11. Contagion

Portal 63, Automated Salesman, and an Iconian orb walk into a Romulan bar. They get to talking with the bartender, and they learn he has quite a problem. The Starship Enterprise is in orbit above the building, and it’s scaring all the customers away. He promises they can drink all the free ale they want if one of them can just make it go away.

Portal 63 says leave it to me, and up he goes to the roof. But in no time he comes back depressed.

What happened? the bartender asks.

I just had a talk with Commander Riker, and it turns out I basically have no reason to live.

The Iconian orb says, Don’t worry. I know just what to do. He goes up to the roof. But in no time he comes back looking defeated.

What happened? the bartender asks.

I tried to reprogram the Enterprise computer, but they had everything backed up on Time Machine.

Automated Salesman says, I have an idea. He goes up, and comes back wearing a huge grin.

You did it? The bartender asks.

No! BUT I just sold them enough weapons to destroy this entire planet. Drinks are on me!

How to solve a puzzle

as taught by the crew of the Enterprise in Contagion. The crew runs smack dab into a biggie. Systems malfunctions blow up the Yamato. The real Yamato. Not a Nagilum prank. The malfunctions spread like an infection to the Enterprise and a big angry Romulan warbird.

We call Romulan ships “warbirds.” It helps us hate them.

Resolving these issues leads to a string of problem solving situations that comprise the episode. Here’s the process: Encounter question-> use creative thinking to theorize -> confirm or dismiss. To illustrate, here are ten examples arranged in something like summary order.

question theory confirm or dismiss
1. What was the odd reading when they downloaded Yamato logs? Data – might be due to the problems the Yamato is experiencing neither confirmed nor dismissed, so Riker considers another option
Riker – the presence of another ship Dismissed. There are no other ships. The question goes unanswered (though we might assume it was evidence of the ship getting the virus.)
2. Why are the Yamato’s systems malfunctioning? Captain Varley – design flaw in galaxy class starships Dismissed. Geordi finds there are no problems with the design.
3. Did the Romulan ship destroy the Yamato? Worf – must’ve. Romulan captain is anxious because she just blew up a federation ship. Dismissed. Geordi finds that the cause was an uncontrolled matter / anti-matter mix. The Yamato did it to itself.
4. What is the blue sphere launched from the surface of former Iconian home world? Data- a scanner, possibly a transmitter Can’t be confirmed or dismissed, but assuming it’s true facilitates other theories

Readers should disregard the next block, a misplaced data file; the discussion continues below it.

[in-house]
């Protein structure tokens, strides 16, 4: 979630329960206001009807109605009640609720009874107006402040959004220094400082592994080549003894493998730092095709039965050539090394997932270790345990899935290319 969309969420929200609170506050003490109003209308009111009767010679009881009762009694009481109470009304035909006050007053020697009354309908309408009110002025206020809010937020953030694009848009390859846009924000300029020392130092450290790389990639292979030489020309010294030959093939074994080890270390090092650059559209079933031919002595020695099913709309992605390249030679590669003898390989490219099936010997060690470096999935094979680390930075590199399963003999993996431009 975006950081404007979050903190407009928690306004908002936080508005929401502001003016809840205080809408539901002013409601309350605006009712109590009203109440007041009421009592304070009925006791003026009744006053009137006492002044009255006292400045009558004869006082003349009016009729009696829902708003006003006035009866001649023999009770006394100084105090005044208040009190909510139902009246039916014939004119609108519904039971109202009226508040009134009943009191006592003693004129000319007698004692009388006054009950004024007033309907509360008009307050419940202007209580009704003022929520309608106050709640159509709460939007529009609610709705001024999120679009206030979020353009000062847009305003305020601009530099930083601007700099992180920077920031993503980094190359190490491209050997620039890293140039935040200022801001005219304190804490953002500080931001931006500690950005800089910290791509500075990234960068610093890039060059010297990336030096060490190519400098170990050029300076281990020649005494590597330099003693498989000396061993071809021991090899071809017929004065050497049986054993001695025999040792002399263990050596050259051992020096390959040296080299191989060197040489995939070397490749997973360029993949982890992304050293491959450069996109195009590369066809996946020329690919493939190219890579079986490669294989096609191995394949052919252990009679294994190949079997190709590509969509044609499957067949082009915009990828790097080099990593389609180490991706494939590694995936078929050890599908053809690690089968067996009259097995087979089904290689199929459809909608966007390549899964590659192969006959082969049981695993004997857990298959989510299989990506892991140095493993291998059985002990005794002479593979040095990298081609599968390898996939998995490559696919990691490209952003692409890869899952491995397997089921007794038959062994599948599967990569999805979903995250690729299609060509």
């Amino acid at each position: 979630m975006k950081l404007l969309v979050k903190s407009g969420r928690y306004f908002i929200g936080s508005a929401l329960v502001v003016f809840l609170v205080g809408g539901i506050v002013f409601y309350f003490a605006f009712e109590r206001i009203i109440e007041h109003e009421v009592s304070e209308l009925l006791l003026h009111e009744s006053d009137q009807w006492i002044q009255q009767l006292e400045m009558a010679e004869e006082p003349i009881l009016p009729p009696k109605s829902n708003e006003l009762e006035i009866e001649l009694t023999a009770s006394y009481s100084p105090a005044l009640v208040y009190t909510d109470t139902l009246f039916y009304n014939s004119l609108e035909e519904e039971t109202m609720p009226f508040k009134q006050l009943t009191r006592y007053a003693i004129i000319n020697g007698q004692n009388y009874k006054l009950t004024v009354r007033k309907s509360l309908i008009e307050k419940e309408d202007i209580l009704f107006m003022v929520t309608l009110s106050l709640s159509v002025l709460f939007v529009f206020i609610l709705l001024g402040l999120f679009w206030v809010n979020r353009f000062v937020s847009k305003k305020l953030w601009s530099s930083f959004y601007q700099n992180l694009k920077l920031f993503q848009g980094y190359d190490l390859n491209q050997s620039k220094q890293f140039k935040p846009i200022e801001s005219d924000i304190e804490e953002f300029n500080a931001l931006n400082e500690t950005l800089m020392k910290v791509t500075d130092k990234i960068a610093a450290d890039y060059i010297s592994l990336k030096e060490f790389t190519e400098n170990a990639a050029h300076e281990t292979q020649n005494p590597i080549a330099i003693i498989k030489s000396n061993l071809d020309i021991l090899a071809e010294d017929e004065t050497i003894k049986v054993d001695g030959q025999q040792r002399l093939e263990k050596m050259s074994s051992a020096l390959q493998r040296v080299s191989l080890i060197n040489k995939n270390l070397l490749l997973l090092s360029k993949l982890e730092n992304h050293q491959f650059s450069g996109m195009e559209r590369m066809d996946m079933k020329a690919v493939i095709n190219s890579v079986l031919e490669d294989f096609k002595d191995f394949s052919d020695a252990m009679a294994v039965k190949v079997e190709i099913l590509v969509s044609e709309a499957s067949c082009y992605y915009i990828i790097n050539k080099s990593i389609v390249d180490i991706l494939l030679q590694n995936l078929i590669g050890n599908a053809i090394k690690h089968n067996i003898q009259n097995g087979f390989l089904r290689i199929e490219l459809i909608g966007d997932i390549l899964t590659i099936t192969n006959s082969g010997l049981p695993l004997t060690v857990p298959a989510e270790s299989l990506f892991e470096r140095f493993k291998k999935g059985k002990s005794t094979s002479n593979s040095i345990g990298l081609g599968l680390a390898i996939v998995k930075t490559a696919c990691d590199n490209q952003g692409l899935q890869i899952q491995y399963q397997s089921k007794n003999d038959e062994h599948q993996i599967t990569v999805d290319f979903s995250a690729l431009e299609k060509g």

5.  If not a design flaw, why were the Yamato’s systems malfunctioning? Geordi –  maybe something to do with the probe. Confirmed. The probe sent a computer program that is acting like a virus, rewriting software programs, causing malfunctions.
6. If it’s to do with the probe, why does it affect Enterprise? It hasn’t been probed. No theory Investigation reveals that the program was in the Yamato logs, and when they downloaded it, the Enterprise system was infected.
7. What caused the planet to send the probes? Probably an automated system. Confirmed by away team.
8. How do we get rid of the program? Go down to the planet and find records that’ll help us remove them. Dismissed. They didn’t find anything planetside to help, but they managed to make everything worse by infecting Data. This in turn helps them solve the problem through luck.
9. How do we read the Iconian language? We assume that Iconian is the parent language for several similar languages and then interpret the Iconian symbols. 50/50. It doesn’t help locate the manual override, but it does help them blow everything up.
10. How did Data’s system purge the Iconian program? Geordi – it shut down and erased all the memories that were affected by program. Confirmed. Geordi does the same to the Enterprise and it clears the system.

I know what you’re thinking. There are heaps more examples. In my notes I have 24 instances of this question -> guess -> confirm or dismiss process. For the sake of my own sanity, however, I’m going to wrap up with ten.

Pragmatic Picard

It’s been awhile since we last saw Picard’s pragmatism on display, but in Contagion, he witnesses the death of his friend in an explosion and then in a matter of fact manner calls for the shields to protect his own ship from the debris.